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Implementing risk management software? Stick to the plan, but be flexible


As we continue to look at ways to ensure the successful implementation of a risk management information system software, or RMIS software, I’d like to focus on a desirable trait that some organizations deploying a RMIS may find surprising: Flexibility.

Why flexibility? Because even though both RMIS provider and the client team approach an implementation armed with formal plans for the implementation and project, it's still important to build in give-and-take along the way.

More Posts in This Series

  1. Introduction
  2. Manage the project collaboratively
  3. Define your success criteria clearly
  4. Capture your organizational hierarchy and reporting structures
  5. Focus on data mapping and data integrity
  6. Build it to scale
  7. Deploy in phases
  8. Encourage user acceptance
  9. Be flexible

In my experience with hundreds of implementations for all types and sizes of clients, I’ve found that flexibility in the process creates a cooperative mindset for both provider and client. At the same time, it still allows the project to meet the stated success criteria and even the milestones.

FOR EXAMPLE: To take a high-level, generic example, let's consider the classic scenario in which the RMIS implementation  is driven primarily (maybe even solely) by the final delivery date. Even when completion date is paramount, it's still crucial that the client receive all of the mutually agreed-upon system requirements; however, the potential friction between delivery date and requirements can become an issue when there is no “play” that factors in variances in client needs, schedule and resource vagaries, and other criteria that almost always come to light at some point in a complex implementation.

In the real-world: The value in being open to revisions

To show how flexibility can be a powerful ally, I’ll share a recent illustration from a retail client. Going in to the implementation, their number-one requirement was to implement incident entry capabilities in their new RMIS in time for Memorial Day, the beginning of their busiest selling season.

In order to meet this deadline, we, as the RMIS provider, initially set system go-live for before Memorial Day. However, as we progressed through the implementation, members of the client team and their pilot users expressed a need for added functionality that would make it easier for the end-users to adopt the new system. Improved ease-of-adoption, the client understood, would make it much easier for their stores—particularly the employees who were new to risk management automation—to get on board with the new system.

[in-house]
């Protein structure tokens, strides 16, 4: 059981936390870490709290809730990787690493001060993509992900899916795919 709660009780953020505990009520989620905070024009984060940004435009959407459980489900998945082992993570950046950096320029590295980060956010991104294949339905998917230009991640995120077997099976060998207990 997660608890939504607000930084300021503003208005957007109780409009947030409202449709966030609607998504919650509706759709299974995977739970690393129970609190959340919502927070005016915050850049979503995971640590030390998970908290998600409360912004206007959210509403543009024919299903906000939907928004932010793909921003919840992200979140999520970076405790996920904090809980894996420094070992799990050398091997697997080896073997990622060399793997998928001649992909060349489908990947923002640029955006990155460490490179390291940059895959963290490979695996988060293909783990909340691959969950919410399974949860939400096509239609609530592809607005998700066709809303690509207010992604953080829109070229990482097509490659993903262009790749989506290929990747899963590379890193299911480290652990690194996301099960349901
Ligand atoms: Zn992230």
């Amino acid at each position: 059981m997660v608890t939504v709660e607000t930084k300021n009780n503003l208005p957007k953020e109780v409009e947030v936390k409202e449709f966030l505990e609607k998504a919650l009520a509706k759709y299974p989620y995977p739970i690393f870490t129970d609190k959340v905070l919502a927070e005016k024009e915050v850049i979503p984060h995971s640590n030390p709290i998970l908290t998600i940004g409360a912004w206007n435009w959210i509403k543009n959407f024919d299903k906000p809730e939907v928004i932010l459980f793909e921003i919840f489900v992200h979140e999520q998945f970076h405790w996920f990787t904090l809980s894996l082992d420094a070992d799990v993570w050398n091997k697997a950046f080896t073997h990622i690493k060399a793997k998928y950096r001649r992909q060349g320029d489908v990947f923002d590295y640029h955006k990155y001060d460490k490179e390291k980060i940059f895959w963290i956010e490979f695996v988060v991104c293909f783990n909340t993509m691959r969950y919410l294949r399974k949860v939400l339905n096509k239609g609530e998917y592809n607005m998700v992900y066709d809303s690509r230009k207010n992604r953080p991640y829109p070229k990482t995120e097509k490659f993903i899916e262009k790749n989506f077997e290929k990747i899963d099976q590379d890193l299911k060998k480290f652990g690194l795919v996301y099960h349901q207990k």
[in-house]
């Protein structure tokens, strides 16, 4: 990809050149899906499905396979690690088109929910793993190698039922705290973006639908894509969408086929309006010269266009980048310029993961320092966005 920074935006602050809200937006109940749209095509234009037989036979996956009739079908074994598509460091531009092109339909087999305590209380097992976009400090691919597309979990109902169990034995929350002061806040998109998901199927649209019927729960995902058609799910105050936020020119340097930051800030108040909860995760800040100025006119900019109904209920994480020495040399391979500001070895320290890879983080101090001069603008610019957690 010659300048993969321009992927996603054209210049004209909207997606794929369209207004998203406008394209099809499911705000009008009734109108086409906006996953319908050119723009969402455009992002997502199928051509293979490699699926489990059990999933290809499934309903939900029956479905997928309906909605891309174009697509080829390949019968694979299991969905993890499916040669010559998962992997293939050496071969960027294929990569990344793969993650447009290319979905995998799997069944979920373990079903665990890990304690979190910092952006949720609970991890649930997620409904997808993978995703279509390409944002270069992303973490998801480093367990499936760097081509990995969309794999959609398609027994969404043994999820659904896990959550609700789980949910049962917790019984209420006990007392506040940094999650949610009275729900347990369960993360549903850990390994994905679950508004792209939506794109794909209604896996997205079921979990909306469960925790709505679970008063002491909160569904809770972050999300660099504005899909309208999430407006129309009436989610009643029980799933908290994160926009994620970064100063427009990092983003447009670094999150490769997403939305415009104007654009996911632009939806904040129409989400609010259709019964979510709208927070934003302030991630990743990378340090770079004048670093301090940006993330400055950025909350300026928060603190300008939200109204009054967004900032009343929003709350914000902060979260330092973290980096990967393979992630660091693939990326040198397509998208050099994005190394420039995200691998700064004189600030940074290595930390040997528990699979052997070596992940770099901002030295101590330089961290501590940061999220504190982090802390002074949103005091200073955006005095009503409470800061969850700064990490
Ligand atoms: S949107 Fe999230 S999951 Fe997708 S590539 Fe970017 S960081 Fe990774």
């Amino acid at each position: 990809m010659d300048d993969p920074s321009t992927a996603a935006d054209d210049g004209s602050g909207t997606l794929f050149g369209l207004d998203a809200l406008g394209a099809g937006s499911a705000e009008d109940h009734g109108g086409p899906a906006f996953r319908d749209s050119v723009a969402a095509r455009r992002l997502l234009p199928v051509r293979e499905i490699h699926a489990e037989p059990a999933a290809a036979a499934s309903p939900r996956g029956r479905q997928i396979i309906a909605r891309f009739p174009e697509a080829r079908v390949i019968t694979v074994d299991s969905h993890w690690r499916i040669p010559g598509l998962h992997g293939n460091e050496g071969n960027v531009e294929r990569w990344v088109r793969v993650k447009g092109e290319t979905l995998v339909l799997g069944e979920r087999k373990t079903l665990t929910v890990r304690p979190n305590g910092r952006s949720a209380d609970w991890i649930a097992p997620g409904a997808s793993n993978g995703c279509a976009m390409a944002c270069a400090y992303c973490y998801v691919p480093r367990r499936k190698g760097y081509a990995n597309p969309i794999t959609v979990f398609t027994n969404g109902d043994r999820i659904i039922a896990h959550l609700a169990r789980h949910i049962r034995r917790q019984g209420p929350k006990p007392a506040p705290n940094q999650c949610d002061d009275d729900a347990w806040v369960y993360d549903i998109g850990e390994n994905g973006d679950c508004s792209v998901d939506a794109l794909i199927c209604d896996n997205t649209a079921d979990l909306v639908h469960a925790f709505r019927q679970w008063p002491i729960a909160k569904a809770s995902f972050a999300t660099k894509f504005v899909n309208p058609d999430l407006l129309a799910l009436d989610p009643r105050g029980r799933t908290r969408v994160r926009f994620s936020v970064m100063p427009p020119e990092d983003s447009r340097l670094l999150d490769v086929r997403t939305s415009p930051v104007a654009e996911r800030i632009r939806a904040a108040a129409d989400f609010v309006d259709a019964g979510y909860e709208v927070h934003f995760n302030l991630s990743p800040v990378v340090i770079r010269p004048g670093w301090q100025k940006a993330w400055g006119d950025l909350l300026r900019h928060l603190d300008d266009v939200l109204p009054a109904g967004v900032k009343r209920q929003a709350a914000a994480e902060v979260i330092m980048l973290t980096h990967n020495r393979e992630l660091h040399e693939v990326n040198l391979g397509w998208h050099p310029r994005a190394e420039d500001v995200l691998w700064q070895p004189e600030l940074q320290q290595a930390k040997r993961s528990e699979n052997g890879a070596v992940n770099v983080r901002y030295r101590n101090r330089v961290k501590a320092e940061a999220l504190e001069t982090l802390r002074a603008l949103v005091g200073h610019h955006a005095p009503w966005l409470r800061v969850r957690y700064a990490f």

These added functionalities, all of which would ultimately result in less work for the users responsible for field-level data entry, included things like re-writes of instructions; changes to drop-down menus to create higher-quality descriptions; additional validations; and additional pre-populations of values. Because these were substantial additional functionalities, we and the client faced the question of whether to A.) push ahead with the initial go-live date, or B.) step back, rework the implementation slightly and then get back on track.

Looking closely at the options, it became clear that the client was convinced of the value they’d get from faster rates of user adoption. That’s because if end-users had a faster data-entry process and could get back to their “day jobs” more quickly, these end-users would take to the system faster. So that’s the course we took, and lo and behold, we still came very close to our original go-live date because the system was easier for new users to learn and adopt.

To reach agreement on the change, the client’s risk management team took the idea to the project sponsor at the corporate level. Their request went along these lines: “We’d like to propose an approach that we feel will make the RMIS adoption much easier. Are you okay with our pushing back the date of the launch, even if it means going into our busier seasonal timeframe?”

Even though both we as the provider and our client were both driving toward an aggressive implementation, it was easy to collaboratively arrive at this decision. There was mutual understanding that both sides wanted what was best for the project, the client and, ultimately, for the users who would be hands-on with the system.